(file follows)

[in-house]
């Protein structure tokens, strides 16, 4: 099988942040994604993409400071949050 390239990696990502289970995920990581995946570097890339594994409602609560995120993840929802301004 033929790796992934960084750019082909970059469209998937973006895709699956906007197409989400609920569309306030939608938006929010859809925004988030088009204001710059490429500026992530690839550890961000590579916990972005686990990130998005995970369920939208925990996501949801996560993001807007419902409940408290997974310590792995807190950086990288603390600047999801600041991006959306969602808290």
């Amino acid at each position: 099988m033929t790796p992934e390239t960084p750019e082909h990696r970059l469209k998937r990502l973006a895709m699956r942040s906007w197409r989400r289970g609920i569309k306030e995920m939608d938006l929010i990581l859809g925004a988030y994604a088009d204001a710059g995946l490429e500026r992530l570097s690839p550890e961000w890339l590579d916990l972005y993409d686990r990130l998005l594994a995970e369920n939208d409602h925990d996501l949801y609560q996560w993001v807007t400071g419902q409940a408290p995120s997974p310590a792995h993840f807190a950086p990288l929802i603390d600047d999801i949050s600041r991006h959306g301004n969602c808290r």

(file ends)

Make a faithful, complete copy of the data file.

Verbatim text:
[in-house]
């Protein structure tokens, strides 16, 4: 099988942040994604993409400071949050 390239990696990502289970995920990581995946570097890339594994409602609560995120993840929802301004 033929790796992934960084750019082909970059469209998937973006895709699956906007197409989400609920569309306030939608938006929010859809925004988030088009204001710059490429500026992530690839550890961000590579916990972005686990990130998005995970369920939208925990996501949801996560993001807007419902409940408290997974310590792995807190950086990288603390600047999801600041991006959306969602808290």
């Amino acid at each position: 099988m033929t790796p992934e390239t960084p750019e082909h990696r970059l469209k998937r990502l973006a895709m699956r942040s906007w197409r989400r289970g609920i569309k306030e995920m939608d938006l929010i990581l859809g925004a988030y994604a088009d204001a710059g995946l490429e500026r992530l570097s690839p550890e961000w890339l590579d916990l972005y993409d686990r990130l998005l594994a995970e369920n939208d409602h925990d996501l949801y609560q996560w993001v807007t400071g419902q409940a408290p995120s997974p310590a792995h993840f807190a950086p990288l929802i603390d600047d999801i949050s600041r991006h959306g301004n969602c808290r």